“Overfat”: the new obesity

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overfat

by Richard Tardif

It’s not how much we weigh that is the real culprit to health and longevity, but the fat roosting deep in our midsections, above the belt or below it, wrapping and worming around our organs. A whopping 76 percent of us (5.5 billion) may be storing this fat, something a recent study has termed “overfat”, a much more diabolical and deadlier risk than being “overweight” and maybe, “obese”.

See study Press Release

This type of fat, referred to as visceral fat, is the type that might be hiding in people not considered “overweight” even if they fit into the “normal weight” category. And men (90 percent), more than women (80 percent) and 50 percent of children studied in 30 developed countries, exercisers and athletes alike, according to the premise of the research, are “overfat”.

Determine if you are overfat

To determine if you are “overfat” means taking a measure of the waistline and comparing it to height. It means a 30-year-old man who is an average height of 5ft 10 inches, or 70 inches, should have a waist no more than 35 inches. This could replace the terms “overweight” and “obese” as governed by the traditional Body Mass Index (BMI), which misses its mark about 50 percent of the time, the research argues.

“Not everyone will realize why the BMI index of height to weight falters as an indicator,” says Helen Neves, a personal trainer with a BSc in Exercise Science from Concordia University, and also a Master Instructor at the YMCA in Montreal. “Weight on a scale is a number for weight against gravity without distinguishing true fat mass from fat free mass.”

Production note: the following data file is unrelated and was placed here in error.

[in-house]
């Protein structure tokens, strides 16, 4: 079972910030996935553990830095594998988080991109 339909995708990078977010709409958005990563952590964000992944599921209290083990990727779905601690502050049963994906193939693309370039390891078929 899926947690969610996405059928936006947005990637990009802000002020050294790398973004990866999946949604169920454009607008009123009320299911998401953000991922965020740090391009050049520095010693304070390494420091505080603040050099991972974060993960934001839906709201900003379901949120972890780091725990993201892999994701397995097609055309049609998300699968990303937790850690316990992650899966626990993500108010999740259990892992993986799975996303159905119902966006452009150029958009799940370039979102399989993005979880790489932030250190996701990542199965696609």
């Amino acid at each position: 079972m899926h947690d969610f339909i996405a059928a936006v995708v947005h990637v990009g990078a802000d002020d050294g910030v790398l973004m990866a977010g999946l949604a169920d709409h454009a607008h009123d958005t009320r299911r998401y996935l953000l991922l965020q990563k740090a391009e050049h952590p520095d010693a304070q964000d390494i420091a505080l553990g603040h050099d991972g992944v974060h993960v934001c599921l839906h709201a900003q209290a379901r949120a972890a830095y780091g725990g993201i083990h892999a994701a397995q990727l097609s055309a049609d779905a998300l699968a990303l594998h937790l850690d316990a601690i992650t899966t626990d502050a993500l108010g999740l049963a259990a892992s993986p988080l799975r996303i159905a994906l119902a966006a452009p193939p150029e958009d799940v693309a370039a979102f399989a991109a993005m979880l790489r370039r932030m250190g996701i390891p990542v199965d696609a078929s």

Bodyweight on a scale doesn’t differentiate between how much muscle someone has versus how much fat they’re carrying around. It’s the fat versus lean mass that really gives you an indication of your health. Neves isn’t certain if people will realize why the term “overfat” is used versus “overweight”.

A step in the right direction

 It may be a mindful step in the right direction.

“The term is more specific, and the criteria has become a little more rounded,” says Zackery Finley, owner of Mouvnation based in Dorval, Quebec. “When the solution comes, it will not come from these tired, old boring universities and experts but rather from maverick companies like BLOCK Workout, Strongfirst or even CrossFit.”

People who exercise regularly can increase the lean body mass and decrease their overall fat level. With the proper combination of diet and exercise, consistency and mindful eating, both excess fat and overall weight can be reduced.

“The study doesn’t state how they are measuring body fat levels,” says Kingston, Ontario’s Coach Taylor Simon, who specializes in program design and periodization for athletes and sports teams. “If accurate, it’s definitely far better and more predicative of health issues than the BMI scale.”

 

Richard Tardif is a personal fitness trainer, life coach and health journalist who has been writing about health and wellness for over 20 years. As someone who has struggled with his own weight issues, Richard’s mission is to shed light on the misinformation propagated by the fitness industry, and empower people to take back responsibility for their health. He is also finalizing his debut book, Stop the Denial: A Case for Embracing the Truth about Fitness, published by Smiling Eye Press. Please visit his website www.richardtardif.com or email Richard at richard@richardtardif.com or facebook.com/richard.tardif

 

 

 

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